Native America: Domestic or International?

Cherokee, North Carolina

Cherokee, North Carolina

Recently I had a good conversation with a missions pastor concerning where Native American ministry fits in missiological categories. Does it fit under domestic/home/local missions category or does it fit under international/global missions? Knowing that the whole planet is actually the mission field, these categories are somewhat artificial, but that does not mean they are illegitimate. They help us map out our mission endeavors and strategies. As church mission committees seek to be obedient to the Great Commission (Mat 28:18), they will look to Acts 1:18 for guidance. Jesus told the disciples that they would be His witnesses in Jerusalem, Samaria, Judaea, and the ends if the earth. Today we usually understand that to mean that we start at home and work your way out to every tribe, tongue, and nation – to the ends of the earth.

So where does that leave Native America from the perspective of the “American” church? Is it domestic or international? If we must use our categories, the answer is yes to both, with an emphasis on international.

Native Americans are essentially dual citizens. There are over 500 recognized tribes (nations) in this country. Native Americans were only granted citizenship in 1924 under the Indian Citizenship Act. Each tribe is considered a sovereign within a sovereign, each with its own identity, history, land, language, culture, government, and challenges.

As I write this post from within the Qualla Boundary, I am the tourist, a welcomed guest. I have no “right” to be here. If the Cherokee were to ever ask me to leave their land, I have no recourse with the governor of North Carolina. This is their land, their home.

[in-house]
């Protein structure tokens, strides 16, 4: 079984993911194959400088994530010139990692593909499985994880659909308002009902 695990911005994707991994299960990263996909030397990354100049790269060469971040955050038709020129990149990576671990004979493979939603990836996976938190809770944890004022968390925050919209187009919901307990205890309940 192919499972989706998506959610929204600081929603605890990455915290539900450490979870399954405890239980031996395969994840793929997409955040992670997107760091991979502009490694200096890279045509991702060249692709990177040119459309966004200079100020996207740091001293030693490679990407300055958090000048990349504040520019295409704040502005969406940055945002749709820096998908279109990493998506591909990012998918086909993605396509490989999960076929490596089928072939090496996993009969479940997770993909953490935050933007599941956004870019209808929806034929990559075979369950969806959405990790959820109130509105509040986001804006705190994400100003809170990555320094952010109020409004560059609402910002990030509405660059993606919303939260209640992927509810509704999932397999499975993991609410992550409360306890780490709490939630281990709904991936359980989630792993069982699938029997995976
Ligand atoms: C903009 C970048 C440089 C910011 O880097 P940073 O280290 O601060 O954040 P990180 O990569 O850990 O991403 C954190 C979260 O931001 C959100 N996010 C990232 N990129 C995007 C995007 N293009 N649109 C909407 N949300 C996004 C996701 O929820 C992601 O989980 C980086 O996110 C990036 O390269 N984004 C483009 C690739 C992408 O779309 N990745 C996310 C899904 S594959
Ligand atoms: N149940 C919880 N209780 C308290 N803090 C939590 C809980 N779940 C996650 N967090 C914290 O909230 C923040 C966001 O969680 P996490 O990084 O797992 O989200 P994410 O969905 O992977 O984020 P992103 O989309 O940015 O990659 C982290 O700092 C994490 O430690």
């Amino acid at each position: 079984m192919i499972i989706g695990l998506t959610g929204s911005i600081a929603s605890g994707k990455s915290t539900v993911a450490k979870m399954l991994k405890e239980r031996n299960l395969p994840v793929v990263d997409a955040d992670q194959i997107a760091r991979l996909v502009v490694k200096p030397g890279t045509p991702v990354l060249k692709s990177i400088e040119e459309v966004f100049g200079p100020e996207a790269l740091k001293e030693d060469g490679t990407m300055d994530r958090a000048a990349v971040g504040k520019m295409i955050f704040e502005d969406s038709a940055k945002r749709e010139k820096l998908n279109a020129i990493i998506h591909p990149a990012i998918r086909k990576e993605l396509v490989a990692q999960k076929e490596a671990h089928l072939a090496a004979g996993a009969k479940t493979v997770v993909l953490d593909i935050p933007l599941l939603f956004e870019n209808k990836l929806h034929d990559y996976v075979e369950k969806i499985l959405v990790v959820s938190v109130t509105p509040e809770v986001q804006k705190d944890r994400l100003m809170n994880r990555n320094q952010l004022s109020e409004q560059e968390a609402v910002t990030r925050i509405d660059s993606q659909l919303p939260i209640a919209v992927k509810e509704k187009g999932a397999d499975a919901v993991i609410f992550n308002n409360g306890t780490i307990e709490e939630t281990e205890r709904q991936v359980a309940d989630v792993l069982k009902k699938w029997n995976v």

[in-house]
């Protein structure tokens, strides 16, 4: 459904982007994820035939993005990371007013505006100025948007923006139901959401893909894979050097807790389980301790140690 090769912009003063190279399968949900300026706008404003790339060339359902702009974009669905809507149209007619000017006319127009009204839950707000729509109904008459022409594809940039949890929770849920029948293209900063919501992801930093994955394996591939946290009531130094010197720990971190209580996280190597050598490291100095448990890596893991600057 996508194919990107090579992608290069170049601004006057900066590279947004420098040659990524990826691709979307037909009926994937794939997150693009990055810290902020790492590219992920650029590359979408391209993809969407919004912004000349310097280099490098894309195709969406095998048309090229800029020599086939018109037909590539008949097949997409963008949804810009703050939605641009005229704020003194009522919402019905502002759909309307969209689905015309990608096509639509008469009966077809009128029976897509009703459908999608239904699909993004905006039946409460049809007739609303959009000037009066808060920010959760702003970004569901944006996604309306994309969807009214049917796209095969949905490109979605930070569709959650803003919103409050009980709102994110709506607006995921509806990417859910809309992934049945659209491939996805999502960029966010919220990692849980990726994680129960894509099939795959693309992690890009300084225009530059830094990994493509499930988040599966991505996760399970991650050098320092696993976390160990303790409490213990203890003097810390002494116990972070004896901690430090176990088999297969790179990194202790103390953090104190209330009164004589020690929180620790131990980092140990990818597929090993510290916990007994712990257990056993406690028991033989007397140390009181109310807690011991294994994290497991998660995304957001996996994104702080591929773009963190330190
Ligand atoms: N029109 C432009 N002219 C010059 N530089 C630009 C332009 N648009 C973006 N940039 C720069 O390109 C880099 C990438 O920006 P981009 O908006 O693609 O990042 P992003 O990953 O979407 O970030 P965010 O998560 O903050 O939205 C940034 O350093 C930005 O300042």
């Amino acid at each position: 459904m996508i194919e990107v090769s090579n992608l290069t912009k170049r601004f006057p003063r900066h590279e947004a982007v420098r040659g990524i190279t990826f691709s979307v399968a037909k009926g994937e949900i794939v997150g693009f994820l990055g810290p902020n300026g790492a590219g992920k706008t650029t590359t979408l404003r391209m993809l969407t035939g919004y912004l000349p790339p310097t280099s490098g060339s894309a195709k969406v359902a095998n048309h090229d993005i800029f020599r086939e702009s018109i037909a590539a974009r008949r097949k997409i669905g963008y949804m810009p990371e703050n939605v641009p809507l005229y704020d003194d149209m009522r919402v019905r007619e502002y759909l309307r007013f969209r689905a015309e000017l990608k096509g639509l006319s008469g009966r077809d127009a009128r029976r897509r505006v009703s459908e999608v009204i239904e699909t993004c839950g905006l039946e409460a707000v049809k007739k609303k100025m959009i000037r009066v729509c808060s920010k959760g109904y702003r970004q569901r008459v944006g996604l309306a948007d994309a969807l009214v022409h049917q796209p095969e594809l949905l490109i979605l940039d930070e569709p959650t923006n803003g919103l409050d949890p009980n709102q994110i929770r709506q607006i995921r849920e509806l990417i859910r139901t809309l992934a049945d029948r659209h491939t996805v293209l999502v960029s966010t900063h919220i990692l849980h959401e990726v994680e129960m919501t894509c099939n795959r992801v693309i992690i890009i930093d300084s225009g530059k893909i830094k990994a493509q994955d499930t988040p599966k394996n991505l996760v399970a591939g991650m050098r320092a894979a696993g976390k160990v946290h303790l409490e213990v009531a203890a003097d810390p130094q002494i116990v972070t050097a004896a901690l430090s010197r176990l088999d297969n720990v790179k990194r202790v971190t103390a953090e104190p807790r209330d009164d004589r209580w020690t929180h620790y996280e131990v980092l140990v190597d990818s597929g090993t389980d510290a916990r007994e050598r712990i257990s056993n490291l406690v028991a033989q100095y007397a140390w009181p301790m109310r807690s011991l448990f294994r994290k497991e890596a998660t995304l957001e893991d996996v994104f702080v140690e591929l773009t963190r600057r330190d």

To consider Cherokee or any other tribe as just another town in the U.S.A. would be a failure to recognize them as a people. To consider them as another ethnic group, which emigrated here would be even worse. After 500 years of missionary endeavors and only 3% professing Christians among them, it is time we reconsider how we minister to them.

The first thing to do is to recognize them as a people, something they have been asking for for centuries. Today that begins by recognizing their sovereign nation status and honoring what remaining treaties are left.

Secondly, but no less importantly, we obey Jesus’ words in the Great Commission. We GO! Building a church in a neighboring town waiting for them to come off the reservation to attend church will not do. After centuries of literal and cultural genocide, we must earn their trust and go to them as true emissaries of peace.

There are a number of Native American pastors and missionaries who believe that Native America is a sleeping giant awaiting to be awakened by the gospel and serve in missions themselves, and not just to other reservations, but worldwide to other indigenous tribes and wherever God will send them. I believe that is true, and I pray the Lord will use us in that awakening. Perhaps he wants you to be a part of that, too.

I hope this brings more clarity to the overall picture of Native America for you. If we must see things through different lenses to focus our vision for missions, please see Native America through the “international” lens. “Domestic” communicates they live in our “house,” which is true of nearly half of the Native American population living off the reservation. Yet there are many others who choose to remain on their reservations, their land, their home, among their family and friends. The invitation has been extended and the door is open to the gospel. Let’s go.

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